We should not have a taxation system in this country where paying tax is an opt-out benefit for the very wealthy. But that is what we have at the moment.

So we are taking - just as we've done with negative gearing - our next stage in creating more fairness in our tax system.

We are going to eliminate the ability to claim more than $3,000 on your accountant's costs.

What sort of an absurd situation do we have in this country, where not only if you have a lot of money you can claim a lot of deductions, but you can even elect to deduct the cost of deducting the costs - that is a double dip! 

There are two economic stories about the future of this country for the electorate to consider in the next year and a half. 

There is the Coalition story of trickle-down economics - the crumbs from the rich man's table.

The proposition that if you look after the top two per cent, somehow everyone else benefits.

We see that on show in the 2017 Budget.

No budget will ever be fair which sees on 1 July, millionaires in this country pay less tax and yet on 2 July, we see penalty rates being cut for people who work on a Sunday.

That is not fair - never is, never was, never will be. 

There's another proposition though, another economic story. If you look after working and middle class people, then you actually have the circumstances for real opportunities for individuals to make the most of.


And nothing could be clearer in our commitment to that second economic story, than our commitment to having a strong safety net.

Just as education and health are enablers of a productive and competitive economy, they are also a part of a strong safety net.

Nothing speaks to our commitment for a strong safety net greater than the National Disability Insurance Scheme.

This Government says that the only way that you can look after the strong safety net of the National Disability Insurance Scheme is by making working class people pay more in tax.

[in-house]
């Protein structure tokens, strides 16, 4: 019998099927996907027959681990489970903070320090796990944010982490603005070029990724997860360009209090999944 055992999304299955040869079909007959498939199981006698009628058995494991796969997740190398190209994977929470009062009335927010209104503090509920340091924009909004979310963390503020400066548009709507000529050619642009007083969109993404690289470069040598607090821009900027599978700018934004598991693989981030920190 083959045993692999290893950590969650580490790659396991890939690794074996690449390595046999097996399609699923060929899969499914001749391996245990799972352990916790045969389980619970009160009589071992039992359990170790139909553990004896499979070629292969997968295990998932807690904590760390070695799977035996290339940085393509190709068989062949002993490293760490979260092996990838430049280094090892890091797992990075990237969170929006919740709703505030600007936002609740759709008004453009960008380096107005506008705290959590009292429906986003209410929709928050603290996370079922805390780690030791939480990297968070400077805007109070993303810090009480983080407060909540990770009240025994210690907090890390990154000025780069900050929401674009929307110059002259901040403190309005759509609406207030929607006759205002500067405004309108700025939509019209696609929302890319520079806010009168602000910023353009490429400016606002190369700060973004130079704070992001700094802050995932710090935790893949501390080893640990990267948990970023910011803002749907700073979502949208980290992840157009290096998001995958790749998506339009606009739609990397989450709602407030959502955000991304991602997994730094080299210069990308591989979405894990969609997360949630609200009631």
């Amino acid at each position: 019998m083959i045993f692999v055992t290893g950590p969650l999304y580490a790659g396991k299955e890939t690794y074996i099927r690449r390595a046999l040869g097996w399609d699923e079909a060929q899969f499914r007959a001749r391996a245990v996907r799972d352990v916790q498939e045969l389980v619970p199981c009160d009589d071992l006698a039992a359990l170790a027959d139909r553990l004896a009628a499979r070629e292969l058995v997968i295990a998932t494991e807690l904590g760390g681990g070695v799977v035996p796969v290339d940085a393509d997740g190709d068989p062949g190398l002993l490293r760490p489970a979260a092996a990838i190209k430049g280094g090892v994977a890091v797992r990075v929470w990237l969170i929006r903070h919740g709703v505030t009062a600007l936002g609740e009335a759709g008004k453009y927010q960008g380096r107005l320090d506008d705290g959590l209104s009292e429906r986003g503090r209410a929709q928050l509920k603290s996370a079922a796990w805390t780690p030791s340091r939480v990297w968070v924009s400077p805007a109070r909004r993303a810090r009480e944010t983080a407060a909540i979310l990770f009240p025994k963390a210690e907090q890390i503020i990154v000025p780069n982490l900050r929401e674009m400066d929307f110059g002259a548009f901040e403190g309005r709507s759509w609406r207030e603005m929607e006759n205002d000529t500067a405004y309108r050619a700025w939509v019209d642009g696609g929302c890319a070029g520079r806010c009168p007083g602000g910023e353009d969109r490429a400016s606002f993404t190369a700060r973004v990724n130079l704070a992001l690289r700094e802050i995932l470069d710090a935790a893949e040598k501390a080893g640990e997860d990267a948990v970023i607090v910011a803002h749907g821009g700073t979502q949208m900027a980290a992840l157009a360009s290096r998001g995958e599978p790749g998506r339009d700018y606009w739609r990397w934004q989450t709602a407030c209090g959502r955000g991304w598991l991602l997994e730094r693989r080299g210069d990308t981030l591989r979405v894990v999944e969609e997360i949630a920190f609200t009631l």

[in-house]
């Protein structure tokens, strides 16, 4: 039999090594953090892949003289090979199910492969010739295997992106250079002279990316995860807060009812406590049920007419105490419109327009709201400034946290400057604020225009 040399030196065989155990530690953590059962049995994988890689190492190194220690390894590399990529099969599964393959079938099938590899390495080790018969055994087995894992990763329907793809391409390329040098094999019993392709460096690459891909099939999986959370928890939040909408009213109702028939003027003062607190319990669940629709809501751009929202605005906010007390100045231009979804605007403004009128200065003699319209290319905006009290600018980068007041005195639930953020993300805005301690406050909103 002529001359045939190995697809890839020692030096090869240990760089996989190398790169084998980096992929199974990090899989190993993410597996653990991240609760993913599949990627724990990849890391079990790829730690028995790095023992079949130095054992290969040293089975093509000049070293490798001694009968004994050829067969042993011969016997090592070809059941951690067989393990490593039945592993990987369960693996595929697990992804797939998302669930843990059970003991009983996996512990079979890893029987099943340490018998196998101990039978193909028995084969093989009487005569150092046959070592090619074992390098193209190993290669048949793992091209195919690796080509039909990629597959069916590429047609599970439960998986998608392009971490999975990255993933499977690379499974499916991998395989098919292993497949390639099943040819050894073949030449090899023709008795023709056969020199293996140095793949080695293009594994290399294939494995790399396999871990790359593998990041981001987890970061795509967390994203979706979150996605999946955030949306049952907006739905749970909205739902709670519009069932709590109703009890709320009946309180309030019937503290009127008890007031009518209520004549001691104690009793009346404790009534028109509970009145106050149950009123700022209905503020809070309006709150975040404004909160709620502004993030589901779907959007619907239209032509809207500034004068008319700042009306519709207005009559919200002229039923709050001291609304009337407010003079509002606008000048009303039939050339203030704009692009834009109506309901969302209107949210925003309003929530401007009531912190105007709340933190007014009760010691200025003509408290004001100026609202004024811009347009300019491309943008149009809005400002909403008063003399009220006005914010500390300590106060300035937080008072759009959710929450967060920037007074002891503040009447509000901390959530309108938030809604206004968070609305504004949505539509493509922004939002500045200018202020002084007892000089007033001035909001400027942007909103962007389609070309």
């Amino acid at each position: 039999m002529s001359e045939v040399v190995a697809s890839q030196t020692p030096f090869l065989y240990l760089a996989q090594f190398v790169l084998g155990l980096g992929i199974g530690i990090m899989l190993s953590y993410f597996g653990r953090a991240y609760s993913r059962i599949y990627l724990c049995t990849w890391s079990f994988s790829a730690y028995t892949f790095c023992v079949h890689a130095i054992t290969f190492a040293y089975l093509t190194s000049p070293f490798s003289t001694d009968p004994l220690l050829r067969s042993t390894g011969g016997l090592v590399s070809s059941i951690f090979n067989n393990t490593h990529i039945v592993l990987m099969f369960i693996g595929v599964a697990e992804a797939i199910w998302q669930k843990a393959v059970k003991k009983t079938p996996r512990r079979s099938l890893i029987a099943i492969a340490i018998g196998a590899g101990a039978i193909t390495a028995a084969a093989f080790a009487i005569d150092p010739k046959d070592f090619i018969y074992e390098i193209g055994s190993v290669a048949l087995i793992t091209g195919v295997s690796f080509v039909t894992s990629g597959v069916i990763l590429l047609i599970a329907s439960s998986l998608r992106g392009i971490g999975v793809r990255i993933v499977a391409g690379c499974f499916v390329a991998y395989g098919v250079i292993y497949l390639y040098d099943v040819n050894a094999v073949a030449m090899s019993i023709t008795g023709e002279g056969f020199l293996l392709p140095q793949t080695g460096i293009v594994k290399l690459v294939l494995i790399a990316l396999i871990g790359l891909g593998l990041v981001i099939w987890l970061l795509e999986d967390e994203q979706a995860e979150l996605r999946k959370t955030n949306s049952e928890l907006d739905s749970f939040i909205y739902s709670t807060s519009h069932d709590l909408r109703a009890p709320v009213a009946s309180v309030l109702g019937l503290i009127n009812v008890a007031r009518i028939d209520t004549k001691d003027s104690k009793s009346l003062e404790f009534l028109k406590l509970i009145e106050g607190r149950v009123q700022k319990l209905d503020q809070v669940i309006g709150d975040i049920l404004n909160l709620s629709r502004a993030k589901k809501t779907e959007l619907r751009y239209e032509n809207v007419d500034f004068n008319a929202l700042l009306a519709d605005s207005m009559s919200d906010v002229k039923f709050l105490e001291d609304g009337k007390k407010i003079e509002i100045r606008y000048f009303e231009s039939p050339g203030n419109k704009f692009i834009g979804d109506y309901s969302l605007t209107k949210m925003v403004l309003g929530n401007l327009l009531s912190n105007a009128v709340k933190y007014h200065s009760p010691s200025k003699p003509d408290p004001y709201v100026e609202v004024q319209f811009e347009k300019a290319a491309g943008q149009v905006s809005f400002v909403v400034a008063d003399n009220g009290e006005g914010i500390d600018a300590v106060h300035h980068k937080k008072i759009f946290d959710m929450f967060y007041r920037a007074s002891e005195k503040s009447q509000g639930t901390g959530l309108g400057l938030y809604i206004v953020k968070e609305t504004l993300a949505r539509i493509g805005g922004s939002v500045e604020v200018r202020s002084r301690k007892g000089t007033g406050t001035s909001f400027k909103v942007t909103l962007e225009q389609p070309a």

Labor doesn't buy the argument that in a $464 billion Budget, that somehow the lazy approach of raising the taxes of people on 40 and 50 and 60,000 a year is the only way to look after people with profound and severe disabilities.

Labor will always champion the National Disability Insurance Scheme. Just as Jenny Macklin says when she speaks to people with disabilities - we helped invent it, we own it, we will back it in.

And we will never hold people with disabilities hostage to a grubby income tax increase by this Government on working class people. 

Not when millionaires are paying less, large companies get a tax cut, and you get the cost of deducting the rorts from the taxpayer yourself.

We are the party of the National Disability Insurance Scheme. 

We will not be deterred from this Government by properly funding it.

But one thing is for sure, if you want to have fairness in this country, you have a strong safety net and you don't play political game like this politically biased Government of Turnbull and Morrison - we will always back disabilities.

So we have the 2017 Budget, and we have an election to fight, and we have people to talk to and people to represent, and a campaign and causes to argue for, but let us remember that this Budget of 2017 is unfair to its core.

It is unfair when you have got stagnant wages growth, yet income taxes are going up for working class people.

It is unfair when corporations get $65 billion in handouts, yet we see cuts to training and TAFE.

It is unfair when we see education and schools reduced by $22 billion, yet this is a Government who is willing to give millionaires a 2 per cent tax reduction from 1 July this year.

It is a tough fight ahead of us. We can take nothing for granted and we cannot afford to be complacent.

In fact, at this racecourse 35 years ago, that great race caller, Bill Collins, delivered his most famous line. 

As they rounded the home turn for the 1982 Cox Plate, he said 'Kingston Town can't win'. 

And then that great horse stormed home.

Friends, in this next year and a half, there will always be people prepared to say and to write Labor off, to say that Labor can't win.

And remember when you hear that, remember the 2014 Budget, which the Government said was right for the times.

We opposed it, we disagreed with it, we saw the unfairness at its core. 

Initial headlines were that this was a magnificent start to the Abbott period - three terms at least they said. Hockey, the triumphal genius.